The enterprise architect’s world today is in constant flux. The corporate landscape is shifting. As it now exists, it is very much built on mergers and acquisitions. Each merger brings with it software legacy. Most acquisitions bring along a hope to transform the original businesses. But enterprise architects facing such migrations find it hard to penetrate the layers of accumulated applications infrastructure. Increasingly,
However, portfolio management is not a slam dunk. According to Charlie Betz, research director, Enterprise Management Associates, it isn’t always that easy to successfully incorporate them into modernization and business transformation strategies. The issue, according to Betz, is that portfolio management is still a fragmented field.
“We are still waiting for the emergence of a more unified set of tools and approaches,” he says. The fundamental problem may reside in the fact that the enterprise architecture world has emerged from modeling and computer-assisted software engineering and management disciplines.
ITIL driving APM forward?
Portfolio management or application portfolio management (APM) did not grow directly from project portfolio management, but it was highly influenced by project management methods. There is even some interest from the Information Technology Infrastructure Library (ITIL) community that drives APM forward, Betz says.
“Speaking as someone who has implemented IT service management tools, in my view the enterprise architects tend to have their boxes and lines and want to draw capability maps and document system interactions,” he says. But where they really fall flat and where tools fall down, is on the financial and resource side, he notes.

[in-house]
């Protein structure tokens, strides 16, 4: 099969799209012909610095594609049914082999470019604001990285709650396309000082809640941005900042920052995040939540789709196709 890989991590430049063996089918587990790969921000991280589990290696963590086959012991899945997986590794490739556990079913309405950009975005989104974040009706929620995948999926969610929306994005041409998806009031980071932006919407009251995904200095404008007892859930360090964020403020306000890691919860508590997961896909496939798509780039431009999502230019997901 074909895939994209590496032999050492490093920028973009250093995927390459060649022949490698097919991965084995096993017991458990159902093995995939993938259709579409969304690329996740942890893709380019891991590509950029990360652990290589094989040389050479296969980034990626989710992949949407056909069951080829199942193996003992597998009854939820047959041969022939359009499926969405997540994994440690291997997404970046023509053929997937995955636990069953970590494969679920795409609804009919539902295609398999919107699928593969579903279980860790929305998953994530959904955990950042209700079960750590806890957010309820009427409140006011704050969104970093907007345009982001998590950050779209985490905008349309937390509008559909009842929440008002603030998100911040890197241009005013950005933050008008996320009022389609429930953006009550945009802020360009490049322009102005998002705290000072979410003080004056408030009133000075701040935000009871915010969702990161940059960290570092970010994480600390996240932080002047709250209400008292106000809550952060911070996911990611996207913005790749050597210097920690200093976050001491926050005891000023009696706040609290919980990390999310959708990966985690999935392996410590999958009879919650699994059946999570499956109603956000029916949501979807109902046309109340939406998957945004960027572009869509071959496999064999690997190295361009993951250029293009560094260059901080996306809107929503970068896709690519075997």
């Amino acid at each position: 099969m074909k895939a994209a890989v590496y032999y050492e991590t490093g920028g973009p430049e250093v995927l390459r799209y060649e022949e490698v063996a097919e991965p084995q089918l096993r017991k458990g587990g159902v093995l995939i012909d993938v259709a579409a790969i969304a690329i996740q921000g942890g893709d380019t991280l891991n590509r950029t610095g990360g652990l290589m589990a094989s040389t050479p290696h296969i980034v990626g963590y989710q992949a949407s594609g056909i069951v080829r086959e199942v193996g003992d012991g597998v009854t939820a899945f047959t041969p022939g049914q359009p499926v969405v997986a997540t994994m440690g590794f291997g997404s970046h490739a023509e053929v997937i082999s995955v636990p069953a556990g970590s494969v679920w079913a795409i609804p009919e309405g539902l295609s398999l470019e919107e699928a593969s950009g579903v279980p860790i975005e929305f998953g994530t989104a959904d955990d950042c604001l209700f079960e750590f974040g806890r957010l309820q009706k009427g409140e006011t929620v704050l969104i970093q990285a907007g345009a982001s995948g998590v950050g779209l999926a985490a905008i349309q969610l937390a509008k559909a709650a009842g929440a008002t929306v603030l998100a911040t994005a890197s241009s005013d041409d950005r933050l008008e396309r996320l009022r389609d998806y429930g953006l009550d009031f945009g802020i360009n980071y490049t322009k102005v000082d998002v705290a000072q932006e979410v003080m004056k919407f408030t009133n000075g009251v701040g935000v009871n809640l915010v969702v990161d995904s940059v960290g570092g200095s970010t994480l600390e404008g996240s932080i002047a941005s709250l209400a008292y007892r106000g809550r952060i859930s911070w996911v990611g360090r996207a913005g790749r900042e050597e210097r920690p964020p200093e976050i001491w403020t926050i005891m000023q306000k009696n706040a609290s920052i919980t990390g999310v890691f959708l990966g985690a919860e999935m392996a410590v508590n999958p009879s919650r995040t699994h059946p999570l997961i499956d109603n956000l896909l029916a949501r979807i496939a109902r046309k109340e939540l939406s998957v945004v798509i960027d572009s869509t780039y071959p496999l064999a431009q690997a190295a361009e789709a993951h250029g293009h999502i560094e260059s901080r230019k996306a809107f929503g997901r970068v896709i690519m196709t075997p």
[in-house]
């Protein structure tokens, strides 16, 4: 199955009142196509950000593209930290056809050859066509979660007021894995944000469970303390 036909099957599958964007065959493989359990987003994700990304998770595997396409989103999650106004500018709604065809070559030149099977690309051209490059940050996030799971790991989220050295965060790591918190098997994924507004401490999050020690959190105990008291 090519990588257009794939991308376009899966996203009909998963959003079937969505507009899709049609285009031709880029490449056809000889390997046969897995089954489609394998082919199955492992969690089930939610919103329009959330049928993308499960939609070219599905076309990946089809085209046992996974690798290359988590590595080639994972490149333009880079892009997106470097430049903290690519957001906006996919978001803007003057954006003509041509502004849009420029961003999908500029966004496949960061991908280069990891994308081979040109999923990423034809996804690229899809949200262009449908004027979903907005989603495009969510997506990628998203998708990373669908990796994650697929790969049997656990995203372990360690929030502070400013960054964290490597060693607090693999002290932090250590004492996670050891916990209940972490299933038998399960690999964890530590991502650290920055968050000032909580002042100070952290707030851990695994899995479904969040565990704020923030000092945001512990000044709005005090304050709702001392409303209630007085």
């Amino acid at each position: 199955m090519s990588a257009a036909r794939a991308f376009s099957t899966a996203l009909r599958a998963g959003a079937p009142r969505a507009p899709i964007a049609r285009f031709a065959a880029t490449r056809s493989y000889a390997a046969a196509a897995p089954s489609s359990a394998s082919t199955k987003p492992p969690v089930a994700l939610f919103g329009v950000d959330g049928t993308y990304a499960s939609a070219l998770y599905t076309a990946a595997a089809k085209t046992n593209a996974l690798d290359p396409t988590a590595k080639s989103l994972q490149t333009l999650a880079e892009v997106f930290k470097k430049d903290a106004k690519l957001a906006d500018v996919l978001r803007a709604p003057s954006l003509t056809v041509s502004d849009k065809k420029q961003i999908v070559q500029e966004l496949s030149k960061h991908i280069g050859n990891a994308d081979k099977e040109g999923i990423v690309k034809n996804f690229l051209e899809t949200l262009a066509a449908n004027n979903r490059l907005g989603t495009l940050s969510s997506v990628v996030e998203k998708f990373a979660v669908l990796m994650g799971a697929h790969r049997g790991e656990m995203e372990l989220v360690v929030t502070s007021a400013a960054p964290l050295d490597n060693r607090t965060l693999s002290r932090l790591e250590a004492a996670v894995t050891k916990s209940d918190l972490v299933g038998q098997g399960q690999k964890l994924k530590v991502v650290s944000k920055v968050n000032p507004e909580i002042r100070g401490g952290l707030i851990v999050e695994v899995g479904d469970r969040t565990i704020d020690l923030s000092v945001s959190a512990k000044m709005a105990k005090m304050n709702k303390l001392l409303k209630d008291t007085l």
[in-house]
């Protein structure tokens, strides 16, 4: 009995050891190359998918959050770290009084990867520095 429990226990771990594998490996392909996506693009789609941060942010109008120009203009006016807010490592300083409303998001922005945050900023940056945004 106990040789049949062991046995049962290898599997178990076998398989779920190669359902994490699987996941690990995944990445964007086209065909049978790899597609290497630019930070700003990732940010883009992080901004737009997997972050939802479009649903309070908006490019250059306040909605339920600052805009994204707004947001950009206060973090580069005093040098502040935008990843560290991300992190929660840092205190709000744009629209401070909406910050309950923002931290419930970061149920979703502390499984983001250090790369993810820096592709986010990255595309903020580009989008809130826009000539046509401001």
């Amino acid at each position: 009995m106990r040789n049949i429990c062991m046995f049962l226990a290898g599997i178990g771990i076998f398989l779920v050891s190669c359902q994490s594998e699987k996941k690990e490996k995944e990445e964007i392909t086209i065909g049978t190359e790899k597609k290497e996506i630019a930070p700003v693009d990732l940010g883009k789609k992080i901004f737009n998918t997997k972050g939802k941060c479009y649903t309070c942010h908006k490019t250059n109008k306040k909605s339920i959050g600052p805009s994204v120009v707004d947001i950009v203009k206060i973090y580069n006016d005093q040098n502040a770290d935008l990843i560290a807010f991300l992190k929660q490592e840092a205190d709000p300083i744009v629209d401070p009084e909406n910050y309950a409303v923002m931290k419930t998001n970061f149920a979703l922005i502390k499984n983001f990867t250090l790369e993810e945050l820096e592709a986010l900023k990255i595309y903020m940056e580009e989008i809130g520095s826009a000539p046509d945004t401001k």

“Enterprise architects can go and draw lines but the tooling has no financial view and no resource view and no scheduling view,” he says. Although Betz says EA tool makers understand the importance of that issue, in general the tool industry is still stuck in a “workbench mentality” where you are essentially building models of increased sophistication but modeling remains the paradigm. This can be a barrier to business transformation.
“They haven’t crossed the chasm to accommodate EA as a production function,” he says. What is needed is a lot of clean data so that decision makers can better understand the financial implications of architecture and portfolio management choices, he explains.
Unfortunately, in the view of Betz, tools on the market may be incomplete – with certain strengths and some glaring weaknesses. “You can’t point to any one and say it will solve all my problems,” he says.
Ramsay Millar, Practice Leader at Integrate IT LLC, says traditional “old” architecture has developed through a very ad hoc process. Moving forward, architecture should instead be driven by business change, which in turn should inform portfolio management. Projects should then flow from that overarching view and from the data in a portfolio management repository.
“EA has been broken for many years; in most cases it is all project driven,” says Millar. However, he warns, “If you don’t take a coherent and holistic approach you don’t really get transformation.” Thus, he says, it is important to focus on business change and transformation as a driver for APM and a migration strategy. After all, he adds, “you don’t just implement SOA by firing a gun.”
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This was first published in June 2012